8. You have to get good at guarding your time.

To friends and family, it can seem like you’re always available – the gal they can ring anytime, have coffee with at a minute’s notice, or who’s just generally on call at any hour of the day. Not true. Yes, my schedule is flexible. Yes, I can take an extra long lunch date if I want to. But I still have to get my work done, and a random morning off means that I have to get that day’s work done at night-time or squeeze it into a weekend. These days, I don’t answer my phone during my self-designated ‘work hours’ (unless I genuinely feel like a break and a chit chat). And I’m upfront (and unapologetic) about my priorities and commitments.

surviving the first year of your business

 9. You have to get really good at self-discipline.

Turning up to your desk every single morning when you’re the only one who knows if you’re there or not takes a kind of inner fortitude I’ve never had to exercise before. When you’re writing your 576th blog post, or working with your hundredth client, you have to get really friggen good at overcoming resistance and getting your work done, no matter what you feel like doing.

 10. You have to work freaking hard.

The internet abounds with shiny-haired beauties saying they work three hours a day and rake in 6-figures. To that, I say hooey. When you start your own business, you have to be prepared to work ridiculous hours to get things going. (And PS – the amazingly successful peeps I’ve had the privilege of working with will back this up – they fricking put in.) DO NOT feel like a failure because you’re working your ass off.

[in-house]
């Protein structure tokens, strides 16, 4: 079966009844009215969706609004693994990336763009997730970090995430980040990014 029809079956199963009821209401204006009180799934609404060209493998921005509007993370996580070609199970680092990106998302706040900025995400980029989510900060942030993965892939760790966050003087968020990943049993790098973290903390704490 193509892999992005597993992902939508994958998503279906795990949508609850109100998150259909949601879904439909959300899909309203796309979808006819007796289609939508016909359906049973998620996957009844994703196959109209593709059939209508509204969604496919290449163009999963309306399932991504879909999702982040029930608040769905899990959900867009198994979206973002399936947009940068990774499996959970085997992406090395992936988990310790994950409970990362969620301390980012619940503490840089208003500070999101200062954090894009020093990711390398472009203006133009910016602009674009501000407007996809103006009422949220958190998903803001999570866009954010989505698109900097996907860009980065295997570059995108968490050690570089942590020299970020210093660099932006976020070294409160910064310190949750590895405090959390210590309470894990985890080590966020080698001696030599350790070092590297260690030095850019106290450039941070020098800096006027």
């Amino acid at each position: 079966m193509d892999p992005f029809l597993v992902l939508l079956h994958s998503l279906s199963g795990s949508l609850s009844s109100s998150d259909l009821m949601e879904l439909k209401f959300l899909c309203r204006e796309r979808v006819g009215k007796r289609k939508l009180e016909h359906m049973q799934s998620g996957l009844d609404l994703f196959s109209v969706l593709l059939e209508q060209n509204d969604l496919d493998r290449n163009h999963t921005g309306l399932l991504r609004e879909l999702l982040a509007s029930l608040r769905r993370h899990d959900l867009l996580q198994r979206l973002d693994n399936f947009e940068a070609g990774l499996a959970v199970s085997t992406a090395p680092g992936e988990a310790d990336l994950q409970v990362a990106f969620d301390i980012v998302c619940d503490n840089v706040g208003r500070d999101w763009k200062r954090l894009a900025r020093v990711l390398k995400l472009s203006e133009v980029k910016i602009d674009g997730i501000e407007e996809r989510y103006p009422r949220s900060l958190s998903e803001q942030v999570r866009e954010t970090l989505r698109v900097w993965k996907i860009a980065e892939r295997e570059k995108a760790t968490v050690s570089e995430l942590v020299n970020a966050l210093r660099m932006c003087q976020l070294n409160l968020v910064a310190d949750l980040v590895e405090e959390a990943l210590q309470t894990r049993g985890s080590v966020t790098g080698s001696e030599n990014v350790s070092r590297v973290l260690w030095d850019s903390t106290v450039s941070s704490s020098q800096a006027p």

11. When the time is right, you have to invest in your business.

I started out doing EVERYTHING myself – I built my own site, designed my own stuff, did every single nitty-gritty thing by myself. And to be honest, if I had my time over, I’d do the exact same thing – I think hammering out the nuts and bolts by yourself helps you hone your skills, figure out your business direction, and develop your vision.

That said, as soon as I was clear on where I was going (and I firmly believe this is something you can only figure out when you’re knee-deep in your business, not at the drawing-board-beginning stages) and had steady funds coming in, getting pro help was TOP of my list. Sinking a hefty chunk of moolah into my biz – design and development, computers and software, resources and education – has already paid off ten-fold.

12. You have to start before you are ready, and before things are perfect.

I launched my first website – in all its homemade glory – when I knew it wasn’t perfect. But on the back of that hand-crafted pastel-heavy atrocity creation, I built a full client roster, got myself a waiting list and earned a bunch of moolah. If I had waited until it WAS perfect, I would have postponed launching for months as I figured all my shit out. I see way too many clients and online friends waiting until every single thing is nutted out and figured out before they launch their big biz dream. My big lesson? Enter the fray. Feel your way. Figure it out as you go.

Do you have anything to add to this list, honeybee? Let ‘er rip in the comments below!

Jess

x


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5 Responses to “12 lessons on surviving your first year in business”

  1. Sarah

    Hi Jess,
    Your website is excellent, so helpful and interesting. I look forward to following your posts and newsletters!
    Sar.

    • Jess

      Thank you Sar! That’s so lovely to hear. Thank you so much for swinging by! xx